An atrocity occurred recently.
Unless you were privy to a series of Executive Orders, signed by New Jersey’s Governor Murphy, that were meant to address and outline the steps in which “personal care businesses” were to re-open after the shut-down caused by the SARS-CoV-2 Pandemic, you may never have known.
What was this atrocity? Well, Governor Murphy acknowledged the place of business of massage therapists, in an official government document, by the term… “parlor“.
This has sent many massage therapists over the edge. I… happen to find this satiracle. But please, do not miscontrue my laughter. As a nurse, I will always have an cynical sense of humor; however, I do not take pleasure in my comrades flipping out. I am flipping out right there with them, but I am not sure if it is for the same reason.
According to the American Massage Therapy Association, the terms massage therapy and massage therapist began to replace such titles as masseuse and masseur as far back as the 1960s. The title massage therapist was readily understood by the general public and helped give the field legitimacy as a health profession. And– in that same era– it was common knowledge that the label “massage parlor” alluded to a house of prostitution.
So, is it funny that Governor Murphy basically legitimized the “safe” plan for re-opening New Jersey’s brothels with his Executive Order? Probably not. But, here we are—sixty years after the free-love era— offended because we have raised our hand at roll call answering to a name we later claim to have no affiliation. Or, do we?
I really want to tell my fellow comrades that just because you do not like the term “parlor” doesn’t mean it has been used out of context. This derogatory term will continue to apply–even to us– until we all change our behavior. And there are some massage therapists that will never change their behavior.
The question is: Are you one of them?
Life isn’t fair. What are you gonna do?My high school english teacher, every day, 1984-1988
(My English teacher
will may not like how this segment transitions to third person.)
When life hasn’t been fair to Marci,
d i s a s s o c i a t e s.
f r o m.
t h e.
u n f a i r.
t h i n g .
However, it’s a process.
Since opening the bāsalt Studio, Marci allowed one particular client to book multiple two-hour sessions. During each massage, this client asked her when she was going to install a shower table. On multiple ocassions he told sexually inappropriate jokes and/or reiterated the tale of the therapist that didn’t wear a bra. One time he grabbed her arm.
Keep in mind, as an emergency room RN, Marci was accustomed to and expected to be assaulted on a nightly basis by bodily fluids; was groped by men and women on and off ventilators; was propositioned during cathether placements; and she never forgets being clobbered in the face with the wooden leg of one of her favorite detoxers. (His aggressive disillusionment with the healthcare system when she put him in a time out and took away his leg continues to be cherished as priceless.)
So–suffice it to say– Marci is no stranger to caring for unsavory sorts like the aformentioned client who placed great importance on cleanliness. She re-directed the conversation to an awkward yet necessary silence; “firmly guided” his arm back to the table; completed her work as nicely as she could muster–may have even laughed just to show him that she can take a good ribbing… each and every session.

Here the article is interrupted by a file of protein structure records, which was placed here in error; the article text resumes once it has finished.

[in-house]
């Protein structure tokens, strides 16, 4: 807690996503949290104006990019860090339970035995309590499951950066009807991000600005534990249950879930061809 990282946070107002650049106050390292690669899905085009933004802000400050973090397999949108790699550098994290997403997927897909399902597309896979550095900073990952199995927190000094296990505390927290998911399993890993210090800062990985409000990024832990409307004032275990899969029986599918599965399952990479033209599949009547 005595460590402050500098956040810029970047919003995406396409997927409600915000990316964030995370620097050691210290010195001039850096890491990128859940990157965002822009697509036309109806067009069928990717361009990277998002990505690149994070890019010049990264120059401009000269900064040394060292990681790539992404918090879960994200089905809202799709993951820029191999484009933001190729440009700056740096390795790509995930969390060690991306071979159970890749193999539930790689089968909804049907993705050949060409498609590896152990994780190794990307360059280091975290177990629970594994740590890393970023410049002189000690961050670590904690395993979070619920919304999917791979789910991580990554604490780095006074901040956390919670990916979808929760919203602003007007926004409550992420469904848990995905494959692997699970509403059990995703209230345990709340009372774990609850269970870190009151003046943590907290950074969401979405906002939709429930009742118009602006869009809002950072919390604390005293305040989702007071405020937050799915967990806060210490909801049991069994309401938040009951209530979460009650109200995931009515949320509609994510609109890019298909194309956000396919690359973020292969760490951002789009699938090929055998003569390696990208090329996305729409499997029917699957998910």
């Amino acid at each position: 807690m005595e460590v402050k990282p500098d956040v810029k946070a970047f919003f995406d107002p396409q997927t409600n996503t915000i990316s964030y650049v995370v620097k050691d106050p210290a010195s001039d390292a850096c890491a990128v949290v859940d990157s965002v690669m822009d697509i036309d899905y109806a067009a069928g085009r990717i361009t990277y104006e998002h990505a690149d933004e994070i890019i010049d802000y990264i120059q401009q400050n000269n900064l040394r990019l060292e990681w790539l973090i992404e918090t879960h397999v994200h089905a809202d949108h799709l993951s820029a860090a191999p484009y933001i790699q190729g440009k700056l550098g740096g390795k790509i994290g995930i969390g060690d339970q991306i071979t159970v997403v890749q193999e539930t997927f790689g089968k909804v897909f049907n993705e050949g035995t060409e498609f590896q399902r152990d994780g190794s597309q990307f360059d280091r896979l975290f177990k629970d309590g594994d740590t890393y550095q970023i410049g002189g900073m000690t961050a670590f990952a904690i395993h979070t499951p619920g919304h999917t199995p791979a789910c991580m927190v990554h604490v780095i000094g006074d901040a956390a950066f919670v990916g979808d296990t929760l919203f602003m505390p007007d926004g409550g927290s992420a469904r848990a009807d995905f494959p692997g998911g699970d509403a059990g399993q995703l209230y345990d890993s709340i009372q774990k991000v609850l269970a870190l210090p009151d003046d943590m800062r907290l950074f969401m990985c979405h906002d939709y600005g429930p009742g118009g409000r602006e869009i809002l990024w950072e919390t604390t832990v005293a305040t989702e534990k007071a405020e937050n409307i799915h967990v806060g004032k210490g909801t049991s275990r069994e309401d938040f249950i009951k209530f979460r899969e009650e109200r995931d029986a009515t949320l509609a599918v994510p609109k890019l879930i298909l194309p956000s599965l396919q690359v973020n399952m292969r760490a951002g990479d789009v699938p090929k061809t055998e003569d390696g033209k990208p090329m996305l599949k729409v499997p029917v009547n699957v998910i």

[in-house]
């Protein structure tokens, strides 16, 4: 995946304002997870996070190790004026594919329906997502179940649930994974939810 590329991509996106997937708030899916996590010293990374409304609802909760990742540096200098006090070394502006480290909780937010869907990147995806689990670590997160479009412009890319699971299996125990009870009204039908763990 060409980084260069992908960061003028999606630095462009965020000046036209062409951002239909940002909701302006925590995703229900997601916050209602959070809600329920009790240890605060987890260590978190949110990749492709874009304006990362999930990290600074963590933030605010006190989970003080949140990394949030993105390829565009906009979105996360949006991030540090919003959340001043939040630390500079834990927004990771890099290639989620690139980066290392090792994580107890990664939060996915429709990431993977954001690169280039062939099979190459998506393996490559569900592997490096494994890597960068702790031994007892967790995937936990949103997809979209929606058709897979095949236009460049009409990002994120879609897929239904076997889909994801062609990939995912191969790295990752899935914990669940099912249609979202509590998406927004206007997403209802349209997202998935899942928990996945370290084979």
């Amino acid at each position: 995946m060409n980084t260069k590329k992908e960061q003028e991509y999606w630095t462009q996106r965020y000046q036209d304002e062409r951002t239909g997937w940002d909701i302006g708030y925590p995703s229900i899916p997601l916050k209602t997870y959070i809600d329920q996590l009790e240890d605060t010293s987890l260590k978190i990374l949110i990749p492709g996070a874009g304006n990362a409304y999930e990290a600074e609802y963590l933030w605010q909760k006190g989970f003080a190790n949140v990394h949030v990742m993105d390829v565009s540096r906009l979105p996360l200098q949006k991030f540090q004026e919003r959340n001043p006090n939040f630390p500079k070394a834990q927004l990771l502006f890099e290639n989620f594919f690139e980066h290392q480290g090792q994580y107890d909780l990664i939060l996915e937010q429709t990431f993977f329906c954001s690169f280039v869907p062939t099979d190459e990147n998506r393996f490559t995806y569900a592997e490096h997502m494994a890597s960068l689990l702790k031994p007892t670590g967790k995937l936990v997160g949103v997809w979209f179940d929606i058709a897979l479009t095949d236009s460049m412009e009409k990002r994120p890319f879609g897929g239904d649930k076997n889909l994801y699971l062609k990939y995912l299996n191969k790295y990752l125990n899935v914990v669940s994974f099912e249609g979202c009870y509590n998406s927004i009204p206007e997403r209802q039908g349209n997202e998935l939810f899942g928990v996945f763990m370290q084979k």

If Marci was still in the ER, she could have just treated and streeted this joker, but as a sole proprieter/ massage therapist she still had to charge his credit card and graciously accept the 20% gratuity before kicking him to the curb.
And there it was.
The bāsalt Studio had just become this guy’s new massage parlor.
The rule of silence.
There was a time when I would have loved to own a parlëure. You know…that special place with ornate, yet extremely uncomfortable, furniture where you can go–when you have taken a vow of silence– in order to have exceedingly important conversations with exceptional people in a private setting.
However, in America, the parlëure does not exist– only a distant relative-of-a-room where you can have ice cream or pizza or a perm or a funeral or a happy ending.
I never thought I opened any of those types of establishments until I analyzed it a bit further…
You see, as a nurse, I was never offered a gratuity after being verbally or physically assaulted. But as a massage therapist, accepting gratuity is the cultural norm. In my opinion, this cultural norm is one of the barriers massage therapists have placed in their own way.
Now, one may argue that massage therapists rely on gratuity to make a living wage. Or perhaps: “[t]heir real money–and chance at a better life– comes in the form of tips…”
According to a 2019 New York Times article on massage parlors and human trafficking, this cultural norm is what licensed massage therapists have in common with indentured sex workers that are shuttled from parlor to parlor.
The exploitation and involuntary servitude of young men and women is a problem that runs deeper than semantics. And this cultural norm is something that the bāsalt Studio no longer accepts.
So, what are you gonna do?
It is my hope that more sole proprieters will stop basing their bottom line on this variable source of income; develop a personal ethical philosophy; incorporate a vision and a mission; realize their own worth; price their services accordingly.
It is also my hope that more massage therapists start their own businesses. And for those that may not be ready to take that leap—make a firm decision to only accept employment from an employer that values their therapeutic skill set and pays a living wage that is not dependent on commission or gratuity.
If you can not find that company–be that company.marci page, rn/lmt, owner basalt bodywork, llc